The presented work is an attempt to asses the capability of a coupled fire-atmosphere model in terms of rendering plume rise and dispersion, based on the RxCADRE experimental data. The paper is clearly organized and well written. Its subject is definitely significant from the standpoint of advancing current capabilities in terms of modeling plume rise and dispersion.  Unfortunately, serious flaws in the experimental design and description of the method preclude it from publication in its current form. The results discussion is currently rather week and not well supported due to the shortcomings of the experimental setup and insufficient validation of the atmospheric component of the system.  

Major comments:

1.  Using the water vapor as a tracer, and pretending that the atmosphere is dry is not acceptable. The model supports a passive tracer which should be used for the purpose of the smoke characterization. By assigning the tracer emission factors to the observed CO emission factors, the CO concentrations could be computed directly in the model enabling much more informative, direct comparison between the model and aircraft data.  The good thing that the authors have all the tools to do that in hand. No chemistry is needed for that, just tracer_opt=2 and custom entry in namelist .fire_emissions.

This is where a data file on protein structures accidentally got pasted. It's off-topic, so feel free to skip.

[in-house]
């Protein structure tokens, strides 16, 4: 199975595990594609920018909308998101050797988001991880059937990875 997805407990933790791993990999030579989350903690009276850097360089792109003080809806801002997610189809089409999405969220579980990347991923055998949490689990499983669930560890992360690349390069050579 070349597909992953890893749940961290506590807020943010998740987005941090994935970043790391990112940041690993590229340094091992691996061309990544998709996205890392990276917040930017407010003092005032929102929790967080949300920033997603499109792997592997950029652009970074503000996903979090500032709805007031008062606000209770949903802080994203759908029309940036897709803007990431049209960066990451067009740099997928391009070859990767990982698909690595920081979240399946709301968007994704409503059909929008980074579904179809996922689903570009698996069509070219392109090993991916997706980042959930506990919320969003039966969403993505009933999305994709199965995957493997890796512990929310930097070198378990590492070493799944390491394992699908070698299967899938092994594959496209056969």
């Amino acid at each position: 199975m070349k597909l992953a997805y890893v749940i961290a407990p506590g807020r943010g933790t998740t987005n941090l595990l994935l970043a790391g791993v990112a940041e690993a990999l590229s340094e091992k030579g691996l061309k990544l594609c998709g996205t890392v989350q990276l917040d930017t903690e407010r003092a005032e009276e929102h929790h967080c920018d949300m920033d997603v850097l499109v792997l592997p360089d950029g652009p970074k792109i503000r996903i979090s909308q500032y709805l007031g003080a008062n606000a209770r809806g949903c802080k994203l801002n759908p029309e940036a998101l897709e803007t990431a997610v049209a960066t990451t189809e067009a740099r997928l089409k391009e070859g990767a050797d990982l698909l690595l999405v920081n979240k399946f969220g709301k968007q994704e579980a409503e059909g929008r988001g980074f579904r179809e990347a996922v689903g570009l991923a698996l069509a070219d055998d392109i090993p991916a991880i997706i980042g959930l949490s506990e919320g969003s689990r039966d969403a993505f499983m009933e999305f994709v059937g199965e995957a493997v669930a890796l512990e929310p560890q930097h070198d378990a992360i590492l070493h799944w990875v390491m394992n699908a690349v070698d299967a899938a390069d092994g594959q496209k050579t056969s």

2. The general problem of the simulation used in this study is the fact that it doesn't seem to be initialized properly. As the model is run in the LES mode, proper evolution of eddies is crucial for the development of the realistic convective boundary layer.  Authors commented on the probable with too shallow boundary layer but didn't connect it to the flaws in the modeling setup.

The tke_heat_flux used in this study is not the way to go as it is uniform for the whole domain, and in conjunction with the typical uniform frictionless surface used in idealized cases, there is no mechanism to spin up the eddies and promote realistic PBL growth. That in turns translates into problems with the vertical plume extent. Again, the right tools for that are available. The surface_init option for idealized cases enables proper surface initialization in terms of the surface type, soil temperature, and moisture as well as near-surface temperature. A random perturbation of the initial surface temperature routinely used in LES simulations would enable eddy formation and would result in improved representation of the PBL growth.